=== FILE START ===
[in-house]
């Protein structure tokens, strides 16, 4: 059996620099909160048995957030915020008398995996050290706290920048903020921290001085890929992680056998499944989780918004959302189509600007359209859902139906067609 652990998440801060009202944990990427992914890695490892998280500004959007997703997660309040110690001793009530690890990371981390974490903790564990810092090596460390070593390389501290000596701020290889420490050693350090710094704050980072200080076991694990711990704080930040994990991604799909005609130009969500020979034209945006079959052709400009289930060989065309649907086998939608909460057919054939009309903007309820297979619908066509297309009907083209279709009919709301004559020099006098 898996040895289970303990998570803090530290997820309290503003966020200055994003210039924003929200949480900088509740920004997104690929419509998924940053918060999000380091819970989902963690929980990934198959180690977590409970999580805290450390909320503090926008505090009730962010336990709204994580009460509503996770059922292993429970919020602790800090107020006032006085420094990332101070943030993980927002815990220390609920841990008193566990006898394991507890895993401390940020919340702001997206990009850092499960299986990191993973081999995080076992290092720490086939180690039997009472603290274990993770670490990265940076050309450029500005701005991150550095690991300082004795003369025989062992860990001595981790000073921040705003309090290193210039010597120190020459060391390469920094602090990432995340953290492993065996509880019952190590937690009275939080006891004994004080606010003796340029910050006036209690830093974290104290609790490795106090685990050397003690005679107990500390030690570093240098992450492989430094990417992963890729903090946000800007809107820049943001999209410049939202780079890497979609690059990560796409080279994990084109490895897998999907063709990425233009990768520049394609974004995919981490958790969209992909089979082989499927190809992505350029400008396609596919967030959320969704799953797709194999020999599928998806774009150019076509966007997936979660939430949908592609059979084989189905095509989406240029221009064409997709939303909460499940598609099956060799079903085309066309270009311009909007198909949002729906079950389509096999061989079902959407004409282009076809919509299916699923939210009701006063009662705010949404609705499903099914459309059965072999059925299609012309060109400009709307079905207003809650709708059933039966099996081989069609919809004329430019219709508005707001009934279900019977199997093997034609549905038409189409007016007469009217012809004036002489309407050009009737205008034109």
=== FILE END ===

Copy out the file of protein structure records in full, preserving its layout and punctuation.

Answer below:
[in-house]
């Protein structure tokens, strides 16, 4: 059996620099909160048995957030915020008398995996050290706290920048903020921290001085890929992680056998499944989780918004959302189509600007359209859902139906067609 652990998440801060009202944990990427992914890695490892998280500004959007997703997660309040110690001793009530690890990371981390974490903790564990810092090596460390070593390389501290000596701020290889420490050693350090710094704050980072200080076991694990711990704080930040994990991604799909005609130009969500020979034209945006079959052709400009289930060989065309649907086998939608909460057919054939009309903007309820297979619908066509297309009907083209279709009919709301004559020099006098 898996040895289970303990998570803090530290997820309290503003966020200055994003210039924003929200949480900088509740920004997104690929419509998924940053918060999000380091819970989902963690929980990934198959180690977590409970999580805290450390909320503090926008505090009730962010336990709204994580009460509503996770059922292993429970919020602790800090107020006032006085420094990332101070943030993980927002815990220390609920841990008193566990006898394991507890895993401390940020919340702001997206990009850092499960299986990191993973081999995080076992290092720490086939180690039997009472603290274990993770670490990265940076050309450029500005701005991150550095690991300082004795003369025989062992860990001595981790000073921040705003309090290193210039010597120190020459060391390469920094602090990432995340953290492993065996509880019952190590937690009275939080006891004994004080606010003796340029910050006036209690830093974290104290609790490795106090685990050397003690005679107990500390030690570093240098992450492989430094990417992963890729903090946000800007809107820049943001999209410049939202780079890497979609690059990560796409080279994990084109490895897998999907063709990425233009990768520049394609974004995919981490958790969209992909089979082989499927190809992505350029400008396609596919967030959320969704799953797709194999020999599928998806774009150019076509966007997936979660939430949908592609059979084989189905095509989406240029221009064409997709939303909460499940598609099956060799079903085309066309270009311009909007198909949002729906079950389509096999061989079902959407004409282009076809919509299916699923939210009701006063009662705010949404609705499903099914459309059965072999059925299609012309060109400009709307079905207003809650709708059933039966099996081989069609919809004329430019219709508005707001009934279900019977199997093997034609549905038409189409007016007469009217012809004036002489309407050009009737205008034109």